Based at the VU | CRS Partnership office at ֱ, interns will contribute to developing advocacy resources. They may collaborate with the CRS Regional Office for the Northeast and Mid-Atlantic in Media, PA, as well as with the CRS Advocacy Office in Washington, DC. Attendance at the CRS National Conference in the Washington, DC area, likely held in June (exact dates TBA), is mandatory for interns. 

Bethel Community Life Center Overview

The Bethel Community Life Center andare a ministries of Bethel African-Methodist Episcopal Church in Ardmore, PA. Founded in 1895 by Black residents of the Mainline, Bethel AME is heavily involved in the local community, hosting social justice programs that address food insecurity, educational inequality, public health, and many other needs in the community. The current pastor Rev. Carolyn C. Cavaness has been instrumental in leading the congregation in founding the the Ardmore Victory Gardens, a community garden that grows fresh produce to supply food banks throughout the area.

Social Justice Connection

The work will focus on a number of social justice issues. The community garden work addresses both sustainability and creation-care, as well as access increasing food security and access to healthy produce. The vaccine clinics create opportunities to address public health concerns. The Juneteenth celebration invites the community into the liberating work of anti-racism and the cause of social equity, and the music series focuses on building community partnerships and highlighting local artists.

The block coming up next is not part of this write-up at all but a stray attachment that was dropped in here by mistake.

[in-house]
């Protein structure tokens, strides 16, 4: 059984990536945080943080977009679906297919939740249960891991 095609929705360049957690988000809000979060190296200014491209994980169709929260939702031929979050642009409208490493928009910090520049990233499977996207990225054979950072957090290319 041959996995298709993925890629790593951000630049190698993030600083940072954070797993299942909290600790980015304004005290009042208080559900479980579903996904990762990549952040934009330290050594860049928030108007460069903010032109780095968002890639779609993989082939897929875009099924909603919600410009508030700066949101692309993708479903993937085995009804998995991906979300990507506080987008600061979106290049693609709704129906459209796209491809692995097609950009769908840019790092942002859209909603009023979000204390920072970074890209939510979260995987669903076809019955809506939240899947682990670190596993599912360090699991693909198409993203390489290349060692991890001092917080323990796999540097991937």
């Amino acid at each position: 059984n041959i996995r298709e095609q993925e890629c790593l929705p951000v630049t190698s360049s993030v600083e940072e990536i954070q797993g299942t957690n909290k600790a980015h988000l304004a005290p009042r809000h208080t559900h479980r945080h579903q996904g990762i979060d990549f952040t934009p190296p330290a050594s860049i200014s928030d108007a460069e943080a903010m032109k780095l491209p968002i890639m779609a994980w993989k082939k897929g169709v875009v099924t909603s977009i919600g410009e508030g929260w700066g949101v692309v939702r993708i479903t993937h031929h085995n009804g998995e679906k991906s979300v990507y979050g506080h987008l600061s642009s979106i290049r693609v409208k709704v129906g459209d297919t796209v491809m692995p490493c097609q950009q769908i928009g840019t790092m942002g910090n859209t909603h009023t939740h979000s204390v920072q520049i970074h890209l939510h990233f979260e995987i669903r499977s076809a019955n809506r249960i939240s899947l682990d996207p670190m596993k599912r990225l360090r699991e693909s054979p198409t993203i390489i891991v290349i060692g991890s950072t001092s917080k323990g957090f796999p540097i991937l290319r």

Possible Work Assignments

The specifics of the internship can be worked out between the needs of Bethel AME Church and the interests of the intern. If the intern is more heavily interested in the community garden, the intern could support the work of the community garden, which will be relocated for Summer 2024 to Haverford College. The Community Garden will host tea workshops, "How to Harvest" workshops, and tactile and thematic site visits for the community. The intern could assist in making site visits to multiple home-based gardens to those who need assistance for accessibility reasons. The intern might meet with local youth once a week to share about some aspect of the work of the community garden.

If the intern is more drawn to other aspects of community outreach, the intern might be involved in the planning and execution of the vaccine clinic, the Juneteenth celebration, and the community music series. A combination of foci may be worked out with the site.

Driving around may be a part of this internship, so the ability to become a vehicle-certified driver with ֱ would be a requirement. Regardless of the intern's emphasis, participation and assistance at the Juneteenth celebration will be required.

CCATE Overview

At CCATE, our internships, whether virtual or in person, revolve around the strengths, skills, and interests of students who join us. Key requirements for our interns include motivation and initiative, especially given the current context of virtual communication and online operations.

Social Justice Connection